The Health Ministry’s Fernando Simón says the country may be “approaching the long-awaited peak” in coronavirus infections


The Health Ministry’s Fernando Simón says the country may be “approaching the long-awaited peak” in coronavirus infections, as the number of cases has risen by a smaller percentage in the past 15 days.

Simón said “We have to prudent with these figures, but they are promising and give us some hope.

The health expert also warned that “a drop in transmission will not be accompanied by a drop in pressure on the healthcare system.”

The latest official figures revealed that 769 people died from coronavirus, the highest daily rise in fatalities since the beginning of the outbreak.

That brings the total number of deaths in the country to 4,858, it’s the second highest in the world after Italy.

64,059 people have been infected, a rise of 14% since Thursday. More than 36,000 people are currently in the hospital, and of these, 4,165 are in intensive care, a day-on-day increase of 13%.

Meanwhile 9,357 patients have recovered and have been released from hospital, almost twice the number of deaths.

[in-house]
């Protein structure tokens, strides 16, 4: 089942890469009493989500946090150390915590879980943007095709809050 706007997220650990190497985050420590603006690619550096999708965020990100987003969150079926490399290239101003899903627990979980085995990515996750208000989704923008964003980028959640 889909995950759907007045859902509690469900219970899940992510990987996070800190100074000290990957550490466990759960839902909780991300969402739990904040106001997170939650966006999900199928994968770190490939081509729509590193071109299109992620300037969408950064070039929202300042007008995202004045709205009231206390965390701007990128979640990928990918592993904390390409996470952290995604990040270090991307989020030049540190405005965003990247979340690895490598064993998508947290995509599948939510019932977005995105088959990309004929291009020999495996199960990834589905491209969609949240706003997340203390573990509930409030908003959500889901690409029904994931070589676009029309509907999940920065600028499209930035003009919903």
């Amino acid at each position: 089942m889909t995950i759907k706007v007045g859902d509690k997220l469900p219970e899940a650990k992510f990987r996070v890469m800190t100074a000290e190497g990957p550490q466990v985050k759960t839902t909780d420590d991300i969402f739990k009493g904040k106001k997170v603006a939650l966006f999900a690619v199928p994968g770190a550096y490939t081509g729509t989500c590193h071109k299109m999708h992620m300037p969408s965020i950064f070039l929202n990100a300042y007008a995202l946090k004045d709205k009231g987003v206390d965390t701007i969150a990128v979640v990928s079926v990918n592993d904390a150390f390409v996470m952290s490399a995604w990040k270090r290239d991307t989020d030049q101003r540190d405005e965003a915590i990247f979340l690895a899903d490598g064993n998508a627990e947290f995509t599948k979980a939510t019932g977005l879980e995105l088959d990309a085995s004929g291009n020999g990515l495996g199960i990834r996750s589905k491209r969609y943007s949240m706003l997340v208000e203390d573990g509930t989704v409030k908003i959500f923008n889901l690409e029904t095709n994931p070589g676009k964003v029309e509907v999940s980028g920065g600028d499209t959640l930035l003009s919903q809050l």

The Spanish Cabinet held an extraordinary meeting yesterday, followed by a news conference at which the health, finance and labour ministers offered new information.

Labour Minister Yolanda Díaz warned that the crisis cannot be used by employers as an excuse to fire workers, and said the government is temporarily restricting layoffs based on unforeseen circumstances or for economic, technical, organisational and production reasons over the effect of coronavirus.

Temporary contracts will also remain in force for the duration of the crisis. Díaz said the government would review all the temporary layoff plans (ERTEs) that are currently being filed by numerous companies, and which are the government’s preferred channel for businesses to adapt to the economic slowdown.

She said “The ERTEs were created specifically for this health crisis, and she urged the business community to lead by example, to show commitment to people and to preserve jobs.”

The government will be doing “routine checks, and if it detects any fraud, companies will have to pay back every last cent, including worker’s unemployment benefits.”